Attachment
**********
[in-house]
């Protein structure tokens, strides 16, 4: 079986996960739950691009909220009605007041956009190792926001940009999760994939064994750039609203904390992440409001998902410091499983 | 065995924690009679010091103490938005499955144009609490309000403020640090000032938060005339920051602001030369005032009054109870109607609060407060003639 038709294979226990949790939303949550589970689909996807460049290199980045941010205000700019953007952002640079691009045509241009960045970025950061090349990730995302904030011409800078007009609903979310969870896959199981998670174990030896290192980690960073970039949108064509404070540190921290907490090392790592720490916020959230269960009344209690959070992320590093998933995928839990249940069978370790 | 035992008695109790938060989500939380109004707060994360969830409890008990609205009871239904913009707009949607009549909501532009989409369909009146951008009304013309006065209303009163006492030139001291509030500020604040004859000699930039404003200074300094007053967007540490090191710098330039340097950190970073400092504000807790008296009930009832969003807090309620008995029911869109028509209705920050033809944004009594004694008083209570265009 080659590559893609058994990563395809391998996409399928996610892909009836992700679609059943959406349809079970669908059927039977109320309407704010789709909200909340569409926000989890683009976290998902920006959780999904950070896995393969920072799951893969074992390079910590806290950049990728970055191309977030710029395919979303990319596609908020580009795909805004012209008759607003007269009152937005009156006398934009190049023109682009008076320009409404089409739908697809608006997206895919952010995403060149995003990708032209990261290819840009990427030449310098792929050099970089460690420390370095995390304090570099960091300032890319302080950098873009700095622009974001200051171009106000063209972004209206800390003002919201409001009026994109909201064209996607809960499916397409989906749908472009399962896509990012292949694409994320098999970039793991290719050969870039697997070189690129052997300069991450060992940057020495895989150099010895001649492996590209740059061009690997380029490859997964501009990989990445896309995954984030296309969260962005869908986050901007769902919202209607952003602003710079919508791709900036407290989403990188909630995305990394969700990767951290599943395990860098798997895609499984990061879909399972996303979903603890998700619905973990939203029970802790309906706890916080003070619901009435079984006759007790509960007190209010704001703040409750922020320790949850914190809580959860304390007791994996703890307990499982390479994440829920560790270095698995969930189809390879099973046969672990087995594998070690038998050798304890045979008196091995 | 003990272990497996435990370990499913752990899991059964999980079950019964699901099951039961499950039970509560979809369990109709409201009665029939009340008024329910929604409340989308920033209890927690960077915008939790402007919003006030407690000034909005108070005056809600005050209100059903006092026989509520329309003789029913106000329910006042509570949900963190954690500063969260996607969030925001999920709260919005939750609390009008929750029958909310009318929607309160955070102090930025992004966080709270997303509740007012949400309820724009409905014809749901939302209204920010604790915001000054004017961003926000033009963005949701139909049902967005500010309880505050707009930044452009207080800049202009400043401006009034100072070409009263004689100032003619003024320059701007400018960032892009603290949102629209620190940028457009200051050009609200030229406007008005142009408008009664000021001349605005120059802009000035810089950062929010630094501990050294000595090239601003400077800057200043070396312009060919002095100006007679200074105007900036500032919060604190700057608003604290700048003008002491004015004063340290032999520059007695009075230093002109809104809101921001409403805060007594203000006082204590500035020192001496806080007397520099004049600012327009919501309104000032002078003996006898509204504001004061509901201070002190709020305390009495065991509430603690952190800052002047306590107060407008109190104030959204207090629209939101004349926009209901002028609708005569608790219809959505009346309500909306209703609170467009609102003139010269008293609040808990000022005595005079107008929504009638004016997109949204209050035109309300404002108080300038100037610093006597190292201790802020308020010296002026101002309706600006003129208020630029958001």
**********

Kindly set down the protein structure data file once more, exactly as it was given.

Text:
[in-house]
């Protein structure tokens, strides 16, 4: 079986996960739950691009909220009605007041956009190792926001940009999760994939064994750039609203904390992440409001998902410091499983 | 065995924690009679010091103490938005499955144009609490309000403020640090000032938060005339920051602001030369005032009054109870109607609060407060003639 038709294979226990949790939303949550589970689909996807460049290199980045941010205000700019953007952002640079691009045509241009960045970025950061090349990730995302904030011409800078007009609903979310969870896959199981998670174990030896290192980690960073970039949108064509404070540190921290907490090392790592720490916020959230269960009344209690959070992320590093998933995928839990249940069978370790 | 035992008695109790938060989500939380109004707060994360969830409890008990609205009871239904913009707009949607009549909501532009989409369909009146951008009304013309006065209303009163006492030139001291509030500020604040004859000699930039404003200074300094007053967007540490090191710098330039340097950190970073400092504000807790008296009930009832969003807090309620008995029911869109028509209705920050033809944004009594004694008083209570265009 080659590559893609058994990563395809391998996409399928996610892909009836992700679609059943959406349809079970669908059927039977109320309407704010789709909200909340569409926000989890683009976290998902920006959780999904950070896995393969920072799951893969074992390079910590806290950049990728970055191309977030710029395919979303990319596609908020580009795909805004012209008759607003007269009152937005009156006398934009190049023109682009008076320009409404089409739908697809608006997206895919952010995403060149995003990708032209990261290819840009990427030449310098792929050099970089460690420390370095995390304090570099960091300032890319302080950098873009700095622009974001200051171009106000063209972004209206800390003002919201409001009026994109909201064209996607809960499916397409989906749908472009399962896509990012292949694409994320098999970039793991290719050969870039697997070189690129052997300069991450060992940057020495895989150099010895001649492996590209740059061009690997380029490859997964501009990989990445896309995954984030296309969260962005869908986050901007769902919202209607952003602003710079919508791709900036407290989403990188909630995305990394969700990767951290599943395990860098798997895609499984990061879909399972996303979903603890998700619905973990939203029970802790309906706890916080003070619901009435079984006759007790509960007190209010704001703040409750922020320790949850914190809580959860304390007791994996703890307990499982390479994440829920560790270095698995969930189809390879099973046969672990087995594998070690038998050798304890045979008196091995 | 003990272990497996435990370990499913752990899991059964999980079950019964699901099951039961499950039970509560979809369990109709409201009665029939009340008024329910929604409340989308920033209890927690960077915008939790402007919003006030407690000034909005108070005056809600005050209100059903006092026989509520329309003789029913106000329910006042509570949900963190954690500063969260996607969030925001999920709260919005939750609390009008929750029958909310009318929607309160955070102090930025992004966080709270997303509740007012949400309820724009409905014809749901939302209204920010604790915001000054004017961003926000033009963005949701139909049902967005500010309880505050707009930044452009207080800049202009400043401006009034100072070409009263004689100032003619003024320059701007400018960032892009603290949102629209620190940028457009200051050009609200030229406007008005142009408008009664000021001349605005120059802009000035810089950062929010630094501990050294000595090239601003400077800057200043070396312009060919002095100006007679200074105007900036500032919060604190700057608003604290700048003008002491004015004063340290032999520059007695009075230093002109809104809101921001409403805060007594203000006082204590500035020192001496806080007397520099004049600012327009919501309104000032002078003996006898509204504001004061509901201070002190709020305390009495065991509430603690952190800052002047306590107060407008109190104030959204207090629209939101004349926009209901002028609708005569608790219809959505009346309500909306209703609170467009609102003139010269008293609040808990000022005595005079107008929504009638004016997109949204209050035109309300404002108080300038100037610093006597190292201790802020308020010296002026101002309706600006003129208020630029958001």